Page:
__ that moment the intercom buzzed and the chief answered it. "Yeah? Sure, put him __. Good morning, Mr. Fitch...How are you this morning? Well, we couldn't be better __ here... nothing more serious than a few parking violations.... Yes, she was __ here, but you know how old people get times...yes, I didn't pay much attention __ her story, you know what an imagination your cook has... every one knows her family and her father being crazy and all; well, they just say she takes after her father.. .You DO?"

The chief turned __ me with a look __ astonishment __ his face. "Well, if you want, but I don't really see the need. Yes, sir. I'll be glad to help you settle the issue once and __ all. I'll send up Rodriguez to check __ it immediately.. .Who, sir? Why, sir? But he's just new, sir. He doesn't know anything __ the town, sir. Oh, I see. OK, sir. Yes, he's right here, if you would like to talk __ him."

The chief put his hand __ the receiver and said, "It's Fitch; he wants you to come and investi­gate the death of his last wife."

Fitch seemed very concerned when I talked __ him __ the phone. He said he had heard his cook was worried that there was some mystery connected __ the death __ his wife, and he would like the air cleared once and __ all. He thought I would be a good one to be put __ the case, because I would bring a fresh approach __ the problem. I think what he wanted to say was that he didn't trust any __ these small-town cops to do an efficient job. But I thanked him __ his confidence and told him I would be out __ his house soon.

I handed the telephone back __ the chief. "Is there anything else you wanted to say __ me, Chief?"

Questions about the Story

1. Why did the chief not want Dwight to visit the Fitches?

2. What woman were the chief and Fitch talking about?

3. Why was the cook worried?

4. What did Fitch want Dwight to do?

5. Why did Fitch want Dwight and not another investigator?

 

CHAPTER FIVE

At the Scene of the Crime

Directions: Read the passage and note the prepositions.

A View of the House

The Fitch house was thirty miles outside of Flagstaff. It was set back into the mountains with a steep, narrow road as the only access to the property. The chief said that all the police cars had been assigned to senior officers, so I would have to take a bus. The bus turned off the main road before we reached the road to the Fitch home, so I had to walk the last two miles. The air was cool in the moun­tains, unlike the still heat of the city. But I was hot from the walk, and I stopped at the gate to the private road leading up to the Fitch home. I sat on a rock and surveyed the peaceful surroundings and knew that the Fitch cook must be wrong. This place was too quiet, too peaceful, to be the site of a murder, let alone three murders. On the other hand, the motive was classic: husband marries rich women, kills them and inherits their fortunes. But that would be too obvious. Nothing like that hap­pens now in the twentieth century.

My watch told me it was time to get along. I turned up the drive and slowly climbed what I hoped would be the last mile to the house. I kept telling myself it would be easier returning.

As I turned a comer, I saw a figure move quickly through the trees and out of my sight. The forest was dark, so I couldn't really see if the figure was a man or a woman. It seemed to be a large figure, and he or she wore a straw hat that covered the head. Usually I would have called out to the stranger, but there was something about the forest that made me timid. I hurried to the house and kept looking to the right and left for another glimpse of the figure. I came into a clearing and could see the house across a broad expanse of lawn. It was an unusual house for the area. Instead of being one story high and spread out across the lawn, this one was compact and rose like a tower on the hill. From the win­dows you must have a view of the entire valley.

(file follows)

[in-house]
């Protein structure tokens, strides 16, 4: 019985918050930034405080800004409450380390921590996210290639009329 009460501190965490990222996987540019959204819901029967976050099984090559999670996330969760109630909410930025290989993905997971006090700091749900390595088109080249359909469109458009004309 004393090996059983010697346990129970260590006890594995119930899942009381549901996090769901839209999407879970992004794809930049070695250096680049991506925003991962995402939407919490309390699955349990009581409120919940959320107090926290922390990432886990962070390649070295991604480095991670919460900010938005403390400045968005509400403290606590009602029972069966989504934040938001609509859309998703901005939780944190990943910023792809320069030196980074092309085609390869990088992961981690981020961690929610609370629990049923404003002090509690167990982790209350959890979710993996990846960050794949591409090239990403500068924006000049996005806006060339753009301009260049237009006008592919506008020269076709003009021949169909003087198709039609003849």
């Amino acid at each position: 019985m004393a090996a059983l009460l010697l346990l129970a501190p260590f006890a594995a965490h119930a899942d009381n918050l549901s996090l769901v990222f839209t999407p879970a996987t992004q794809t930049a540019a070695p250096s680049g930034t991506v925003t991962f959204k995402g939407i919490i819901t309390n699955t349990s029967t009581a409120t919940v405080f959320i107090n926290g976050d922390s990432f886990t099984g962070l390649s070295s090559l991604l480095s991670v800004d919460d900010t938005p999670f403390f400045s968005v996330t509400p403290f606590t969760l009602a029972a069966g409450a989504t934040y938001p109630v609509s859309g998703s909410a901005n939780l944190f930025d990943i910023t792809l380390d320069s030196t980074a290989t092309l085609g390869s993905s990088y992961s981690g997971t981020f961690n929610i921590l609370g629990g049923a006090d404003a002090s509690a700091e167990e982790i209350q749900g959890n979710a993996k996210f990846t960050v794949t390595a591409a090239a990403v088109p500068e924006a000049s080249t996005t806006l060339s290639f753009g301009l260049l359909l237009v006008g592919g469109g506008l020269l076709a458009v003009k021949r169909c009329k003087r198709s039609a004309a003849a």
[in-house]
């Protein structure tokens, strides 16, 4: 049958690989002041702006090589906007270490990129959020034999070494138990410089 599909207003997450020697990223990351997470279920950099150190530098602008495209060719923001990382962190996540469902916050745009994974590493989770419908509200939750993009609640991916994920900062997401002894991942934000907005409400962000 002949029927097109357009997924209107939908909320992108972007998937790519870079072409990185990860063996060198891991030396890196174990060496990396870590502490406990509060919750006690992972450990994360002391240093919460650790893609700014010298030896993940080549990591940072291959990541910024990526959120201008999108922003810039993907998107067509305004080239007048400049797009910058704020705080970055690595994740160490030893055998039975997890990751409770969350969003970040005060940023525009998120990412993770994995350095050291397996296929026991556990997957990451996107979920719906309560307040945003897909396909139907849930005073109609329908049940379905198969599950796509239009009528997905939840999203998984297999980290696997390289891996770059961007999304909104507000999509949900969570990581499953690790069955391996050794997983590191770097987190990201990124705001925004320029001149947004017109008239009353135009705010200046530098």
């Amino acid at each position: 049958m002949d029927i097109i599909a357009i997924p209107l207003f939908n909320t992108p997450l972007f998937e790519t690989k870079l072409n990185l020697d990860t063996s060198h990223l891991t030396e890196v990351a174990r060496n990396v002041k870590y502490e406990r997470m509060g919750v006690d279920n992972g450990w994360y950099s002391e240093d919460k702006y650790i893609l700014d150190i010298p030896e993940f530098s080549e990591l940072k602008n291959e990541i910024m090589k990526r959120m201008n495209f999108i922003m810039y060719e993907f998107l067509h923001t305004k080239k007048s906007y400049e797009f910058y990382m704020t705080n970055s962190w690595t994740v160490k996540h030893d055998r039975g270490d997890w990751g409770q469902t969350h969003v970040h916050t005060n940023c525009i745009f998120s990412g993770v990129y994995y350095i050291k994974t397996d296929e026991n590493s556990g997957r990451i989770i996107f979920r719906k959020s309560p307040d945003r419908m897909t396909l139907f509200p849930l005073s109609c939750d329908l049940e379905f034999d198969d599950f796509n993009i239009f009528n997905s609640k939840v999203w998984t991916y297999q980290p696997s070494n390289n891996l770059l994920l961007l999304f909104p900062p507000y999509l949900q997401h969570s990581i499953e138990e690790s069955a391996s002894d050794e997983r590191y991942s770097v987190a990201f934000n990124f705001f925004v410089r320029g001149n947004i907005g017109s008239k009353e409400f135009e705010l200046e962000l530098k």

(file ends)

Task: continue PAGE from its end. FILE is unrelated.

Questions about the Story

1. Describe the weather.

2. How did Dwight get to the Fitches?

3. How was the figure Dwight saw dressed?

4. Where did Dwight see the figure?

5. What is the view from the windows of the house?

Directions: Read the passage and fill in each blank with an appropriate preposition. (Not all of the prepositions have been deleted.)

An Inhospitable Welcome

I started toward the house but stopped when I heard a noise behind me. I turned around and saw a man dressed ______ a straw hat and a long cape like those worn by the Navaho shepherds

______ the region. He also had a rifle ______ his left hand.

"State your business, stranger."

"I'm _______ the police. I..."

"Police don't walk; they drive," he said raising the rifle level with his shoulder. "Doesn't seem right you being* ______ this land. Looking ______ things you ain't* supposed to be

seeing."

"I'm here at the invitation___Mr. Fitch. He called the police station and asked someone to come up."

"He didn't tell me nothing* ______ it."

"Couldn't we just go up to the main house and ask if Mr. Fitch is expecting me?"

"Visitors come ______ Sunday...Today ain't* but Thursday. I don't like changes. It's not

good." He motioned for me to precede him ______ the path.

At least he had lowered his rifle. I'm glad he didn't check me and find the small pistol I keep ______ my shoulder holster. By the time we reached the porch ______ the house, the